Friday, December 18, 2009
Scientists working on the Cryogenic Dark Matter Search (CDMS), in the disused Soudan iron ore mine in Minnesota, announced last night that they had detected two events with the signature of the weakly-interacting massive particles (WIMPs) that are thought to make up dark matter.
If the signals are confirmed by further observations that will begin next year, they would rank as one of the most important recent advances in physics and understanding of the cosmos.
The CDMS researchers stressed, however, that they were not claiming to have discovered dark matter because there is a good chance that the events were caused by something else.
The probability that the signals were caused by ordinary radioactive decay or cosmic rays is about one in four, they said. A one in 1,000 chance of a random event would be needed to confirm that dark matter has finally been seen.
“In the new data set there are indeed two events seen with characteristics consistent with those expected from WIMPs,” the CDMS team said in a statement. “However, there is also a chance that both events could be due to background particles.
“Scientists have a strict set of criteria for determining whether a new discovery has been made, in essence that the ratio of signal to background events must be large enough that there is no reasonable doubt.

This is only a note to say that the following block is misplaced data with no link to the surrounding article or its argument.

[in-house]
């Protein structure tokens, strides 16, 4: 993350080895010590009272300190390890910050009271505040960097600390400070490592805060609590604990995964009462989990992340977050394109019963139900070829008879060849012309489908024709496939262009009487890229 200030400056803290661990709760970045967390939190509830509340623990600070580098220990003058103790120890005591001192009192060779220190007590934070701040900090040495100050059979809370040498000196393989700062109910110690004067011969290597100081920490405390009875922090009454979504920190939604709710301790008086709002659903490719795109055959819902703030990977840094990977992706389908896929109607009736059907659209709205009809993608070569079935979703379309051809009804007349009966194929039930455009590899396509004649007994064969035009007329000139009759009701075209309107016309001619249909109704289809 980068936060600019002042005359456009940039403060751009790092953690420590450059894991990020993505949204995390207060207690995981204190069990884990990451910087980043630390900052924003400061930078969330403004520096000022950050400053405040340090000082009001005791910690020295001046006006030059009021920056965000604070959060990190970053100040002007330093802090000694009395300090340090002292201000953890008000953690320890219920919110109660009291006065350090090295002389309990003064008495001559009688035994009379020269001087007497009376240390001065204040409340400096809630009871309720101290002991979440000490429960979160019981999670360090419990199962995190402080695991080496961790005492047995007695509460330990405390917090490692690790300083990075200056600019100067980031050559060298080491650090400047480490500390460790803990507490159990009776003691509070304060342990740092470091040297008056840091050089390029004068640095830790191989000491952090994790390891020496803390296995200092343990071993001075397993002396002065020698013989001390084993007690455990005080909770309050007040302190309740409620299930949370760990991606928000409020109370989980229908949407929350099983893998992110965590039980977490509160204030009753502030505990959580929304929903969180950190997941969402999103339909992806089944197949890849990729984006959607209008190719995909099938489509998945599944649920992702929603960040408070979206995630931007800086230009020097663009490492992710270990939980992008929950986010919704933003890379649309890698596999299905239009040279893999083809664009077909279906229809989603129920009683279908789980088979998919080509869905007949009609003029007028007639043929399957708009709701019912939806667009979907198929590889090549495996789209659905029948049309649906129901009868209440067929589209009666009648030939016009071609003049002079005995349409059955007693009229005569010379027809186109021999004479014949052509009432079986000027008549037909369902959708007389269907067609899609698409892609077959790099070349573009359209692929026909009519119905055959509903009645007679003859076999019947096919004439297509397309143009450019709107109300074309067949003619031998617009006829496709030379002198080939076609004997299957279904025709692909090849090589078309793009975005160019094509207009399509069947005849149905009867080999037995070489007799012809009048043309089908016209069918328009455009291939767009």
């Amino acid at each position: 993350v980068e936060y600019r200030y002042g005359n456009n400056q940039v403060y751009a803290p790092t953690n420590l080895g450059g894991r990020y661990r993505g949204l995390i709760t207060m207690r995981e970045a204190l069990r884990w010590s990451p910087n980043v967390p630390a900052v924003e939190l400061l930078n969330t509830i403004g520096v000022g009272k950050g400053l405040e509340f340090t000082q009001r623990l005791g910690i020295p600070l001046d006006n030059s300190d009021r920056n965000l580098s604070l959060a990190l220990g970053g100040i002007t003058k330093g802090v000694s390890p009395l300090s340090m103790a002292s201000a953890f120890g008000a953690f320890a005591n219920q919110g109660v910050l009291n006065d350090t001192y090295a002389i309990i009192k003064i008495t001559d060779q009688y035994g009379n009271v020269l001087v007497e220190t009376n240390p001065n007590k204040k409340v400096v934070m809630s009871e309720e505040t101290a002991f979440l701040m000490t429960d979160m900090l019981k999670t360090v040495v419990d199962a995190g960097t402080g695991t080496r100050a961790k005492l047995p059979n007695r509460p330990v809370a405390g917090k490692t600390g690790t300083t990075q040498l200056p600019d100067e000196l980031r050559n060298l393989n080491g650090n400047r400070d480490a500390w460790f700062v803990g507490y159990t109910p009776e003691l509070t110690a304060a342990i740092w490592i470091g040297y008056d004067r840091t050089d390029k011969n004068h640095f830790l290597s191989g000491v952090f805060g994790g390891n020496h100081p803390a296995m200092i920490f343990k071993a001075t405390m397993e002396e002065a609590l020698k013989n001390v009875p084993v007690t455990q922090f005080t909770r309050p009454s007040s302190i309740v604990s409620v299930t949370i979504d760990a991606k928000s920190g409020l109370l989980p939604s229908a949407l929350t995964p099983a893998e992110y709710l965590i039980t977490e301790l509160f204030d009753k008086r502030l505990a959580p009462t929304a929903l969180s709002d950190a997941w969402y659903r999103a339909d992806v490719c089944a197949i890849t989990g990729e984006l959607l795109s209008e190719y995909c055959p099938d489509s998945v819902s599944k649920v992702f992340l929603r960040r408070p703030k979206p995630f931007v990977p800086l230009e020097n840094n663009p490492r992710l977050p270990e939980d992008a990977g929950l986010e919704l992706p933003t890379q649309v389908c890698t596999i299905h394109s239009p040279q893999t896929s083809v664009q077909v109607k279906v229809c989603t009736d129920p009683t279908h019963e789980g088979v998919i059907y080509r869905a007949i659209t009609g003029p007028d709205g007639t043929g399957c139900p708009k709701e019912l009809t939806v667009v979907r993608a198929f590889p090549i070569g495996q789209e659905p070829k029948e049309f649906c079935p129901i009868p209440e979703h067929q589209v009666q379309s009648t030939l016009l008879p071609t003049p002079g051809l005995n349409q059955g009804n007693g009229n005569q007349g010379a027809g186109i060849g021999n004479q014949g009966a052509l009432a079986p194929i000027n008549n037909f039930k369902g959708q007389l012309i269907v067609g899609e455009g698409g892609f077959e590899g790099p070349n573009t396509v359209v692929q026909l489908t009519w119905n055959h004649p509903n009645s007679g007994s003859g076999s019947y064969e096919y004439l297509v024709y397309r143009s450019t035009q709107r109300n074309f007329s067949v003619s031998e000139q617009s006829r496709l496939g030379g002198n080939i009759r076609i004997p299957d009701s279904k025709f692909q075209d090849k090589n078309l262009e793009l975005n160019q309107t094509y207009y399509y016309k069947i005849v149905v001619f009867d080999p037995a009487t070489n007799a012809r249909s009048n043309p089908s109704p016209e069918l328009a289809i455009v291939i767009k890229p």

“Typically, there must be less than one chance in a thousand of the signal being due to background. In this case, a signal of about five events would have met those criteria. We estimate that there is about a one in four chance to have seen two background events, so we can make no claim to have discovered WIMPs.”
The nature of dark matter has challenged scientists for more than 70 years. It has been known since the 1930s that the visible matter we can see in stars, galaxies and clouds of cosmic dust accounts for less than 5 per cent of the total mass of the Universe.
Some 25 per cent of the mass is thought to be dark matter, and another 70 per cent to be still more mysterious dark energy. They are known principally from their gravitational effects on galaxies and other normal matter.
The standard explanation for dark matter is that it is composed of particles that barely interact with normal matter, effectively passing straight through the Earth while leaving no trace. This quality — which explains the WIMP acronym — also makes the particles exceptionally difficult to observe.
Several laboratories, including one at Boulby in North Yorkshire, are hunting dark matter using highly sensitive detectors that can pick up very rare incidences where a WIMP collides with a normal atom and scatters particles. All are situated deep underground, to minimise interference from cosmic rays and background radiation.
The Soudan laboratory is currently upgrading its detectors, which should enable it to look for WIMP signals with much greater accuracy.
Pier Oddone, director of the Fermilab physics laboratory near Chicago, which contributed to CDMS, said: “While this result is consistent with dark matter, it is also consistent with backgrounds.
“In 2010, the collaboration is installing an upgraded detector at the Soudan mine with three times the mass and lower backgrounds than the present detectors. If these two events are indeed a dark matter signal, then the upgraded detector will be able to tell.”